When I recently saw the movie Brooklyn, one of the most poignant scenes was, as I recall, soundless. The harbor scene where the young Irish girl stands on the deck gazing sorrowfully at her mother and sister standing on the dock far below. She knows she may never see them again.
As I said, if there were sounds I don't remember them, didn't hear them. And as for movement, my memory is of the entire scene taking place in slow motion. Such stillness with each figure frozen in his or her own separate anguish. And it goes on and on, the camera panning the faces of the passengers and of the ones staying ashore. There is none of the exuberance and chaos of most movie ship-launching scenes—the throwing of confetti, the waving of handkerchiefs, the tossing of caps in the air, the wild cheering. Just this endless, dreamlike montage of heartbreak. This documenting of families coming apart at the seams, and wanting things to be different.
It all put me in mind of each set of my ancestors and their leave-takings from their respective homelands. I had often wondered about the circumstances that brought each family to that point, but I had thought of each departure separately. Being bathed in this movie scene, I felt the full impact of separation experienced by all my families and all the families of anyone who ever emigrated.
|Presbyterian Cemetery, Northampton PA|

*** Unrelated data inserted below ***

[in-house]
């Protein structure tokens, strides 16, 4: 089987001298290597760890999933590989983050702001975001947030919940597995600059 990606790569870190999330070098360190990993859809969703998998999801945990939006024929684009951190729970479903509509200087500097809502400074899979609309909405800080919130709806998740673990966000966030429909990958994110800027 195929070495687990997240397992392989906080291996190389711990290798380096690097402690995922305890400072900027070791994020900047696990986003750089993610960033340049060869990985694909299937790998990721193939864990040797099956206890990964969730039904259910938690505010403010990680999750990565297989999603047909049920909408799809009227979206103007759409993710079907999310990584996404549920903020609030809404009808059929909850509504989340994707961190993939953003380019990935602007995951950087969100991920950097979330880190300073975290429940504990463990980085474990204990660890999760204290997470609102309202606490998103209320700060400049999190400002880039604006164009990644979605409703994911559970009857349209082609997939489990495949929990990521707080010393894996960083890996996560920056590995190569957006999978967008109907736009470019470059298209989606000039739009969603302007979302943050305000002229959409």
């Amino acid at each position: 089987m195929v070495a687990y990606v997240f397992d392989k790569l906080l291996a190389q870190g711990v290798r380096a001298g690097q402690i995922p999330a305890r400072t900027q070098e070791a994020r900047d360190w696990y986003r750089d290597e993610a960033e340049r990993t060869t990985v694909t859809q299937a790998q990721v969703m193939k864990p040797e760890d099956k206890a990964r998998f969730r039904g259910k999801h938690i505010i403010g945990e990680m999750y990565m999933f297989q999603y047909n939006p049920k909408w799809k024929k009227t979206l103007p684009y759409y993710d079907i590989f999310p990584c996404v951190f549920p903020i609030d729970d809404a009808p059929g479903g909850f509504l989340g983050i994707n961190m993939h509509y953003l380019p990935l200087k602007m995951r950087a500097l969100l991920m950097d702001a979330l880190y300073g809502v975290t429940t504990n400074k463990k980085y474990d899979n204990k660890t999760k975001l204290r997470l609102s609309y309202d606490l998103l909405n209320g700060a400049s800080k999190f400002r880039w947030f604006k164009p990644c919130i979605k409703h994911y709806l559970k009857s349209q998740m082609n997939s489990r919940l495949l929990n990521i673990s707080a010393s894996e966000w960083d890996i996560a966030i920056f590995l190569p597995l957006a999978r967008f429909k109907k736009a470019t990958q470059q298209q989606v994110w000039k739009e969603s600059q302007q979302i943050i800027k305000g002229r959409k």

|Leonard in his later years|
|Syver and Barbro|
|A bark like the Drafna|
Last to arrive was my Swedish great-grandmother Stina Ellstrom. In April of 1880, just a few weeks after her twentieth birthday, she boarded the steamship Marsdin in Gothenburg to come to "Amerika". In contrast to the Guttormsen family's experience of making the crossing as a party of twenty, Stina was embarking on a solo voyage. I looked at the lines before and after her name on the passenger list to see if maybe she had another young woman as her travel companion. Someone to help her through the imagined hard times of rough seas, frightening storms, menstrual cramps, sea-sickness, unwanted attention from a randy deckhand. There was no such companion. But I did see, just above her name, the names of a slightly older couple who were also traveling from her little town of Elfsbacka. Maybe they were shepherding her through the process. Once they arrived in the New York harbor, however, they parted ways—the couple's destination being Chicago. Stina, according to the passenger list information, was heading to Moline, Illinois. When I checked for other Ellstroms in Moline, I found that she had at least one brother and one sister waiting to welcome her at the end of her long journey. Over the next few years, all but two of her seven siblings had emigrated to the Moline area.
|Stina (front left) with her siblings in Moline|
So all these families separated themselves from their former lives, braved the seas, survived the conditions of traveling steerage class, and arrived in unknown territory. They made their way westward where somehow they found each other, connected, and combined into new families. And so... here I am!
Drafna image courtesy of Norway Heritage